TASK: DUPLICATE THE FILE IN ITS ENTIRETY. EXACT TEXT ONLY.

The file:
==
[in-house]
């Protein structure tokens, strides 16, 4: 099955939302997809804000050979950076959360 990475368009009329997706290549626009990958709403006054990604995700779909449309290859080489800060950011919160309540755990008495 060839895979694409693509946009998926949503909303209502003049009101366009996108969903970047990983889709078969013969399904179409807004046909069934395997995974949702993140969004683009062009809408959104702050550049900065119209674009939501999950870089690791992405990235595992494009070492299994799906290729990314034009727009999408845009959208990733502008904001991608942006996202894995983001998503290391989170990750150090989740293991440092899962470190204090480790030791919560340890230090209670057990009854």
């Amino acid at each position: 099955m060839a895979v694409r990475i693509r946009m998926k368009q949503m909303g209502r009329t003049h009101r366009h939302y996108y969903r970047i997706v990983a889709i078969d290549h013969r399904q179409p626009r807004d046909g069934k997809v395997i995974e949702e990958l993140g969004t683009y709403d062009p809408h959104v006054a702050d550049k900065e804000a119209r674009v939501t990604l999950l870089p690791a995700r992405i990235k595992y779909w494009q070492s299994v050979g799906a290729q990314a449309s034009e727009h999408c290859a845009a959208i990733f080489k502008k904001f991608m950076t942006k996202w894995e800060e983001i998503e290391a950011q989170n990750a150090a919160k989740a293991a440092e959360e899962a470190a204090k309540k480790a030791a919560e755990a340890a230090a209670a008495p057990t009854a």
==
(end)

[in-house]
């Protein structure tokens, strides 16, 4: 099955939302997809804000050979950076959360 990475368009009329997706290549626009990958709403006054990604995700779909449309290859080489800060950011919160309540755990008495 060839895979694409693509946009998926949503909303209502003049009101366009996108969903970047990983889709078969013969399904179409807004046909069934395997995974949702993140969004683009062009809408959104702050550049900065119209674009939501999950870089690791992405990235595992494009070492299994799906290729990314034009727009999408845009959208990733502008904001991608942006996202894995983001998503290391989170990750150090989740293991440092899962470190204090480790030791919560340890230090209670057990009854």
């Amino acid at each position: 099955m060839a895979v694409r990475i693509r946009m998926k368009q949503m909303g209502r009329t003049h009101r366009h939302y996108y969903r970047i997706v990983a889709i078969d290549h013969r399904q179409p626009r807004d046909g069934k997809v395997i995974e949702e990958l993140g969004t683009y709403d062009p809408h959104v006054a702050d550049k900065e804000a119209r674009v939501t990604l999950l870089p690791a995700r992405i990235k595992y779909w494009q070492s299994v050979g799906a290729q990314a449309s034009e727009h999408c290859a845009a959208i990733f080489k502008k904001f991608m950076t942006k996202w894995e800060e983001i998503e290391a950011q989170n990750a150090a919160k989740a293991a440092e959360e899962a470190a204090k309540k480790a030791a919560e755990a340890a230090a209670a008495p057990t009854a």